About 60 percent of the 6.2 million gallons of crude oil stored at the Chevron oil storage terminal on the Cook Inlet were removed to an oil tanker today, the company said in a statement. The oil was moved to prevent a potential spill from damage to the terminal that may be caused by the explosive eruptions of nearby Mt. Redoubt on the western side of the inlet.
During an eruption of Mt. Redoubt early Sunday, an ash cloud that reached 50,000 feet and a lahar, or volcanic mud flow, traveled down the Drift River Valley. Chevron's Cook Inlet Pipe Line Company storage terminal is located near where the Drift River empties into Cook Inlet. Oil producers operating in Cook Inlet use the Drift River terminal for storage and shipping.
Mt. Redoubt initially erupted on March 22 at 10:38 pm, followed by several other eruptions. The resultant lahars caused extensive flooding at the Drift River Terminal. However, no oil or hazardous substance releases have been reported at this time.
The Cook Inlet pipeline and terminal assets are owned by Cook Inlet Pipe Line Company, whose current owners are Union Oil Company of California, a wholly-owned subsidiary of Chevron Corporation (50%), and Pacific Energy Resources (50%). Chevron operates 10 oil platforms in Cook Inlet. The company shut in two platforms last week, and stopped production at the rest of the platforms on Sunday afternoon.
"Cook Inlet Pipe Line Company will not accept oil shipments for storage or transport until Mt. Redoubt volcanic activity ceases," said Rod Ficken, vice president, Cook Inlet Pipeline Company, Unified Command. "Long term plans for Cook Inlet shipping are being evaluated.”
Mt. Redoubt erupts on April 5, 2009, spewing volcanic rocks, ash and gases high into the air. (Photo courtesy Alaska Volcano Observatory)
"This remains a dynamic situation," said Capt. Mark Hamilton, federal on-scene coordinator, Unified Command. "Detailed planning is essential to minimize threats and maximize operational success."
The oil stored at Drift River terminal has been transferred to the tanker Seabulk Arctic. About 840,000 gallons (20,000 barrels) of water from Cook Inlet using the Seabulk Arctic is being pushed back into the two oil tanks in service to prevent them from becoming buoyant.
Eleven Cook Inlet Pipe Line Company employees remain at the facility. Once the transfers are complete, the employees will complete some housekeeping and security tasks around the facility before leaving.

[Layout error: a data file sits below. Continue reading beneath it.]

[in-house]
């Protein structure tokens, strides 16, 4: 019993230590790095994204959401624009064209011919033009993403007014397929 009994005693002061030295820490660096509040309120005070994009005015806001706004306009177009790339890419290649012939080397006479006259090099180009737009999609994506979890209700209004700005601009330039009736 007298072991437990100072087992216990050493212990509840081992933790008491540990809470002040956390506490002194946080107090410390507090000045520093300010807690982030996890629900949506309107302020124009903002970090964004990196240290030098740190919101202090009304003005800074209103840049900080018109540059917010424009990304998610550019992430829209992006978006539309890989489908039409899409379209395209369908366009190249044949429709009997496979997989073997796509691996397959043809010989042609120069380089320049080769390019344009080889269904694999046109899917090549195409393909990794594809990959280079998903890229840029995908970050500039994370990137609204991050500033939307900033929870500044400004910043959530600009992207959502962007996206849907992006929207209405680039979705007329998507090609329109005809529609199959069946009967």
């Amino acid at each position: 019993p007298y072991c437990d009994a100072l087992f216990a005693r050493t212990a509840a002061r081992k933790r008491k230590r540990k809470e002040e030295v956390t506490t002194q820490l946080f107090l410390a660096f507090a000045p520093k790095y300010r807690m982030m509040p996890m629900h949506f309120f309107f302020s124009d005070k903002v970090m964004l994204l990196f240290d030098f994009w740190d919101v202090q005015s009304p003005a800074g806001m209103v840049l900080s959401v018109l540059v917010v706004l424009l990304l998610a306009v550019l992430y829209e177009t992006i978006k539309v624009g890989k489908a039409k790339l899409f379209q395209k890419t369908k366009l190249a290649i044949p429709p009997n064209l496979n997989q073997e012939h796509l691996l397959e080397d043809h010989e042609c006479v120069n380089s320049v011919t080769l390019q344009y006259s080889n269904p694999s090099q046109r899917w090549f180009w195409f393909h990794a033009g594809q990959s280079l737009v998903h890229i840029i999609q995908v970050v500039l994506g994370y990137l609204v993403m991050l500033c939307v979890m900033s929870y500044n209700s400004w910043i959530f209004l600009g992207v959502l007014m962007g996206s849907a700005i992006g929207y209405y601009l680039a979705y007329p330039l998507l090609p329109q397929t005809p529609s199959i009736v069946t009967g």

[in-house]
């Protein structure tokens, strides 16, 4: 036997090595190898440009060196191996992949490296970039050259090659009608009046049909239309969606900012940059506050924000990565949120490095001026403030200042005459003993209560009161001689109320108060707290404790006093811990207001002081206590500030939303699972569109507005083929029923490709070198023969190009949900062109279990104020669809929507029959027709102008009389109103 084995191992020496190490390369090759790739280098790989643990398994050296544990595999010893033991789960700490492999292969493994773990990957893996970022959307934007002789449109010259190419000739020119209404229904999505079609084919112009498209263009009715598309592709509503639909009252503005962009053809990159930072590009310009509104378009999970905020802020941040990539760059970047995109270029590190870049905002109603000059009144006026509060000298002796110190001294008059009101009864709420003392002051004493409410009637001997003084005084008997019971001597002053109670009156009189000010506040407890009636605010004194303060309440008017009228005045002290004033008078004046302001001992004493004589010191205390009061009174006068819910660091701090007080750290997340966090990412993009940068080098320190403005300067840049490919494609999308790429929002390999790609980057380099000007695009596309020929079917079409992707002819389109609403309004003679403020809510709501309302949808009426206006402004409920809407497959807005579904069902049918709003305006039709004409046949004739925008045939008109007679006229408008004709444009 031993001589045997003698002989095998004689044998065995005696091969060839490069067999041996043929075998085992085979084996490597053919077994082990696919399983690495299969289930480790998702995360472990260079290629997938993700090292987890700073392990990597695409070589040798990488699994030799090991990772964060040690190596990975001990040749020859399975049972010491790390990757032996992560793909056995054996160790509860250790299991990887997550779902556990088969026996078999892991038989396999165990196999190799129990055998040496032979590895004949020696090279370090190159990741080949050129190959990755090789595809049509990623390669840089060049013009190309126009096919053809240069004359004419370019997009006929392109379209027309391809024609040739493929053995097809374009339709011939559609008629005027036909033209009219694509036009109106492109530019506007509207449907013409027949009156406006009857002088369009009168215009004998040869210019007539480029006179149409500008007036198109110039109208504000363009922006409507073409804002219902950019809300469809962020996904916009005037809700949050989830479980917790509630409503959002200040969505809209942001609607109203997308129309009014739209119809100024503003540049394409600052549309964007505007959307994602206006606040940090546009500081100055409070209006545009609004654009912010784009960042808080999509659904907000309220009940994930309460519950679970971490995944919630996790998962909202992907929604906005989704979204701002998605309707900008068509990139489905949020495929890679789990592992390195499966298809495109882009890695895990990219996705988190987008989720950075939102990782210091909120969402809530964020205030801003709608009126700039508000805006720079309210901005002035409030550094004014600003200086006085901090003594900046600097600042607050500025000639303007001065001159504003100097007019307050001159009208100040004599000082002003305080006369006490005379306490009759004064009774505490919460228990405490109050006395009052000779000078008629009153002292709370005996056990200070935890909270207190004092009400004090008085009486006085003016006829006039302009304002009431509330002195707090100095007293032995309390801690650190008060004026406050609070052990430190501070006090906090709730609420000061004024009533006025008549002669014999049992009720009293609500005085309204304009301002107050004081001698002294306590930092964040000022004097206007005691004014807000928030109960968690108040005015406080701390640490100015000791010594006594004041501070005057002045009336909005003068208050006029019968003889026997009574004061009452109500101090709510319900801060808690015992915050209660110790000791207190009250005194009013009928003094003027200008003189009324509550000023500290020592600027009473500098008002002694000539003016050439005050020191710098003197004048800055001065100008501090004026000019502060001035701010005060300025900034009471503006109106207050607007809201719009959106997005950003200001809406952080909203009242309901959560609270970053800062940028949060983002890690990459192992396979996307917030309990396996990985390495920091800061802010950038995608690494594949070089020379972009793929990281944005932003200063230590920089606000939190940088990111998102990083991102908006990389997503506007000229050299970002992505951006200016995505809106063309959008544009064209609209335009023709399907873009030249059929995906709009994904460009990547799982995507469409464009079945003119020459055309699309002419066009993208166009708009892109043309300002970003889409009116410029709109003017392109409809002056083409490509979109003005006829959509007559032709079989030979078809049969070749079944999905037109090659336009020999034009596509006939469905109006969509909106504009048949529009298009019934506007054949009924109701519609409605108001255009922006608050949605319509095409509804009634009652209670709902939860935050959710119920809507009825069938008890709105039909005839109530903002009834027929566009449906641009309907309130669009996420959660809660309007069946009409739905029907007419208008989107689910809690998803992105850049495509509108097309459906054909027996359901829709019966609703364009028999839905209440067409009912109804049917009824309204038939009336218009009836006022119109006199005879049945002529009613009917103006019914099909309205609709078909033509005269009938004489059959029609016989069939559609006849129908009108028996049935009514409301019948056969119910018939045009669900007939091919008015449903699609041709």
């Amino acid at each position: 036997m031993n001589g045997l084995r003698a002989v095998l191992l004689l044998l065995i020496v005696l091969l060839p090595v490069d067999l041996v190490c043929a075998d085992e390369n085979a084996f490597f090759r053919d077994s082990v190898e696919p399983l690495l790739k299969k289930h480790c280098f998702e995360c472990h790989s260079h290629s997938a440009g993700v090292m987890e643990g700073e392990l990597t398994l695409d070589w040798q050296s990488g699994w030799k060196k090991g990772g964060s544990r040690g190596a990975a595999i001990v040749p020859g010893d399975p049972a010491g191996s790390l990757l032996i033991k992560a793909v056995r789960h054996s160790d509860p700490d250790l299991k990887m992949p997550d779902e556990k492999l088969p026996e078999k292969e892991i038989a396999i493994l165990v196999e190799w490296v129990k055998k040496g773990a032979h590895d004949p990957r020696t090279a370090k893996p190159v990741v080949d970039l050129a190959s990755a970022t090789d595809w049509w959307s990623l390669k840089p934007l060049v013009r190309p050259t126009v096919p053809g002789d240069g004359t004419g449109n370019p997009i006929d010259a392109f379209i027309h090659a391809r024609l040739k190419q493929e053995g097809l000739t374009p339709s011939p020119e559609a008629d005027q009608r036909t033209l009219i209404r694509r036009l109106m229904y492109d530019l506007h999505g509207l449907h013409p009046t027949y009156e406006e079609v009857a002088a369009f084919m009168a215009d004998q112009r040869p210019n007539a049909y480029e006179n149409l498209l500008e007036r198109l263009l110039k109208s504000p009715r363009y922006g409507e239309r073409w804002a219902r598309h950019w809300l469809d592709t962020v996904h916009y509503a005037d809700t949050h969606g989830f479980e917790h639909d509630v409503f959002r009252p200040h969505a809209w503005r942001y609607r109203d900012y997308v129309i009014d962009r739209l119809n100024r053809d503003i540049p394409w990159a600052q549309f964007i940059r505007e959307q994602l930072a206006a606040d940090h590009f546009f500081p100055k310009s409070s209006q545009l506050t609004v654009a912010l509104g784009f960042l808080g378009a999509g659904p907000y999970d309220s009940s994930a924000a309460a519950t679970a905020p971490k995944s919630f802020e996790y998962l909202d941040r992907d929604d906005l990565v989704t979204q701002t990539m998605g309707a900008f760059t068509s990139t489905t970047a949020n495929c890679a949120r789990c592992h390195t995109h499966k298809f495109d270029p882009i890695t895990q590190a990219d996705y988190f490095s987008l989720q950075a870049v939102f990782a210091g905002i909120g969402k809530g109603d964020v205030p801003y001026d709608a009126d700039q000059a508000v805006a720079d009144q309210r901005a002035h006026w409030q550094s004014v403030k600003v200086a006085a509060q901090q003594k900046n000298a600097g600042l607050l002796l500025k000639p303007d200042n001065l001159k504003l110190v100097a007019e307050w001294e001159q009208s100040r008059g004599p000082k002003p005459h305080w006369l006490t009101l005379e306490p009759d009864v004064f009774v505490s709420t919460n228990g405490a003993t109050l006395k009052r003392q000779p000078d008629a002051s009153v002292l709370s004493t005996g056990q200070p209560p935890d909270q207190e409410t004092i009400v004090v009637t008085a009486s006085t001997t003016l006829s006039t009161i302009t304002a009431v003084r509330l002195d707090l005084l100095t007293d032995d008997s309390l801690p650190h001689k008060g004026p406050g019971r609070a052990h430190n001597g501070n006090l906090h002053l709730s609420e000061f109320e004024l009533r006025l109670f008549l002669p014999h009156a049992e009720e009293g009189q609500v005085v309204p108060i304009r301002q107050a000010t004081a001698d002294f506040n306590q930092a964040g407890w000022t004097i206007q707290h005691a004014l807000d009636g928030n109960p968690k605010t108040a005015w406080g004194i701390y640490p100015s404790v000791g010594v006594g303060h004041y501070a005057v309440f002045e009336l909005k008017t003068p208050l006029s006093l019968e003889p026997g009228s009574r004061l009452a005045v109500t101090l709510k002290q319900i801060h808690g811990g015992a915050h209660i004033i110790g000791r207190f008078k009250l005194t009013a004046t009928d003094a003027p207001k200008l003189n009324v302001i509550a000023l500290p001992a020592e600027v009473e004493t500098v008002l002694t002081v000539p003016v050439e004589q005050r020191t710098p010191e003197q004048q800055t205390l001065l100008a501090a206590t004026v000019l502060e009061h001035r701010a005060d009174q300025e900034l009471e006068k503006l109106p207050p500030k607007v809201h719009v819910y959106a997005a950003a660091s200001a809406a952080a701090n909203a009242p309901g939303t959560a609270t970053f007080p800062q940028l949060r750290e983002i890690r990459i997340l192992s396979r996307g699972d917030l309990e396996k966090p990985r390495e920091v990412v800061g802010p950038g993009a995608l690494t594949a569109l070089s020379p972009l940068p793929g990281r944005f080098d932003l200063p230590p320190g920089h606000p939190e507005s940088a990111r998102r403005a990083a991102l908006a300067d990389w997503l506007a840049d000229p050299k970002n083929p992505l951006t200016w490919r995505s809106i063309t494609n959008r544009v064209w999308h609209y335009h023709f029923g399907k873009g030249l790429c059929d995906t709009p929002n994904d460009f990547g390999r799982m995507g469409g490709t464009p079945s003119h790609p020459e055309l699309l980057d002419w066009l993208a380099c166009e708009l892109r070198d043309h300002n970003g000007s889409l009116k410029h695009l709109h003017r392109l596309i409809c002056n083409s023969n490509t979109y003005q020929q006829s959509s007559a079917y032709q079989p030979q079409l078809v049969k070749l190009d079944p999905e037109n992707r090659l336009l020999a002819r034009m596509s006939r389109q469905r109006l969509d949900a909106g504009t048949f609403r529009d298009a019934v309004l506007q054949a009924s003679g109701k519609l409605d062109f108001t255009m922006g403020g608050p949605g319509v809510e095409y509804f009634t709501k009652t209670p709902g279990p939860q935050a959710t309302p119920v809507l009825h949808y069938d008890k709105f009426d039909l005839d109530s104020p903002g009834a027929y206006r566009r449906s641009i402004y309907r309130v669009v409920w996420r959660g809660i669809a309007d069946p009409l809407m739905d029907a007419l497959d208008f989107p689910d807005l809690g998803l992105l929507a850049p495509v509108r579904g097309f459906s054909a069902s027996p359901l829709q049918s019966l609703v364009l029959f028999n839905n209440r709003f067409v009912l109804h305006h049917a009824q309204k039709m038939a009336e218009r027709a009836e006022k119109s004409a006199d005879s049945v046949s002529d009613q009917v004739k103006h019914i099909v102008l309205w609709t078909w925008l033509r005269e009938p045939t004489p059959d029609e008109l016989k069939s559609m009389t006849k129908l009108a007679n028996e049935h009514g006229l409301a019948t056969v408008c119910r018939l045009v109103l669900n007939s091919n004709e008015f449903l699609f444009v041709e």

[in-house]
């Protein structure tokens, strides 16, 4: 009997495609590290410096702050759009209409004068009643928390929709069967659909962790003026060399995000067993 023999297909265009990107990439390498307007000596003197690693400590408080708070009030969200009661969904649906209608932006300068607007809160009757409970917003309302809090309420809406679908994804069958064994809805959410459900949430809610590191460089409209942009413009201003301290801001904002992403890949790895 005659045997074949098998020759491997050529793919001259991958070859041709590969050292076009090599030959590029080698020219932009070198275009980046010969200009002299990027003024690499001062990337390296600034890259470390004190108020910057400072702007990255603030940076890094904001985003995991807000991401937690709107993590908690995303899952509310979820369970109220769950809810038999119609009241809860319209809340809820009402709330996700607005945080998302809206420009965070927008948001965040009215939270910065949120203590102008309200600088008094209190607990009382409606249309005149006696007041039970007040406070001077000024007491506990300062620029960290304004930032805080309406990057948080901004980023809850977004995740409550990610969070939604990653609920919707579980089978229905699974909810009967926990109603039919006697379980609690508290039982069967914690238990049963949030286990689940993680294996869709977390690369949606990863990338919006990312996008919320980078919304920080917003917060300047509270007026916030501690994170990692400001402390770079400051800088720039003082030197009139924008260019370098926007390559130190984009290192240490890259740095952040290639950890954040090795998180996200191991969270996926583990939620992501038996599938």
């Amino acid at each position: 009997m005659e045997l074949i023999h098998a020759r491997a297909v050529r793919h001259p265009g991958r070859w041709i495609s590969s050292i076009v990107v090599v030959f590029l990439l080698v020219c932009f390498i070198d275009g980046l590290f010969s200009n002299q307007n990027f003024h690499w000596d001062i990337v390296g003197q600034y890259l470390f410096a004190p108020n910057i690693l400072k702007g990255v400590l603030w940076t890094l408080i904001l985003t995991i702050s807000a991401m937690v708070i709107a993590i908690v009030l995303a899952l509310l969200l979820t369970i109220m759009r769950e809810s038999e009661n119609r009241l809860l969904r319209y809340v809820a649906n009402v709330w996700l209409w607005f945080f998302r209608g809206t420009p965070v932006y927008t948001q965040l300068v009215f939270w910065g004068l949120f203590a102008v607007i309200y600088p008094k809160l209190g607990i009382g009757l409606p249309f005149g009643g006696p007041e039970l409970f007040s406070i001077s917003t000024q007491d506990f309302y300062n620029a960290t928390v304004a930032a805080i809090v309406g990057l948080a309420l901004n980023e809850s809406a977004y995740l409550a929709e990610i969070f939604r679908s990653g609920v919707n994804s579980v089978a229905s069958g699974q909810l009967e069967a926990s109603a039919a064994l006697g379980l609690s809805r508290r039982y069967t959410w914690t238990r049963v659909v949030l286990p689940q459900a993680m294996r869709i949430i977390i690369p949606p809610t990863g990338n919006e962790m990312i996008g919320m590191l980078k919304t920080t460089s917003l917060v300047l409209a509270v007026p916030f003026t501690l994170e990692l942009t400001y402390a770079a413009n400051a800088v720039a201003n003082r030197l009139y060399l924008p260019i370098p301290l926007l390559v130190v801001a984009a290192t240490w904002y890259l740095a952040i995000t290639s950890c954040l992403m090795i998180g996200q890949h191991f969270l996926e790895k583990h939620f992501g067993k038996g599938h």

Initial reports are that there has been no damage to the tank farm, containment berms or the protective dike.
Some water was seen flowing over the previously affected runway. Water did enter one of the industrial buildings and damaged a generator necessary for oil transfer operations but repairs have now been made.
Operations at the terminal will be temporarily suspended once today's transfer is complete until the volcano's eruptive cycle enters a period of continued calm.
Cook Inlet Pipe Line Company has not received any oil at the terminal since the day before Redoubt began its latest round of eruptions on March 22.
Ficken says the Cook Inlet Pipe Line has managed its tank crude inventory "to preserve the structural integrity of its storage tanks and to reduce environmental risk." Two of the seven tanks at the Drift River facility are in use at this time and each tank contains about 74,000 barrels of crude, he said.
The oil is protected by three levels of containment. The concrete armored berm installed after the 1989 eruptions of Mt. Redoubt is intact. The two tanks that hold the oil are located furthest from the existing lahars. A lahar generated March 23, 2009 is serving to deflect additional mud flows away from the facility to the south, according to the company.
Alaska Volcano Observatory overflights and photography have confirmed that a lava dome now is actively growing in the summit crater. Occasional avalanches of hot blocks tumbling from the dome are traveling a short distance down the north flank of the volcano.
Based on its past activity, the current Mt. Redoubt eruption is expected to continue for weeks to months. During this time, a cycle of relatively quiet periods of lava dome growth followed by explosive episodes of dome destruction will likely take place. Observatory scientists say future explosions pose an ongoing threat of lahars in the Drift River Valley, trace to minor ash fall throughout south-central Alaska, and ash-related impacts to aviation.
Unified Command, Drift River Terminal Coordination, will meet with Kenai Peninsula residents on Tuesday, April 7, to provide an update on the Drift River Oil Terminal event. The meeting begins at 6 pm at the Challenger Learning Center and will be hosted by Cook Inlet Regional Citizens Advisory Council. Other participants include the Alaska Volcano Observatory.
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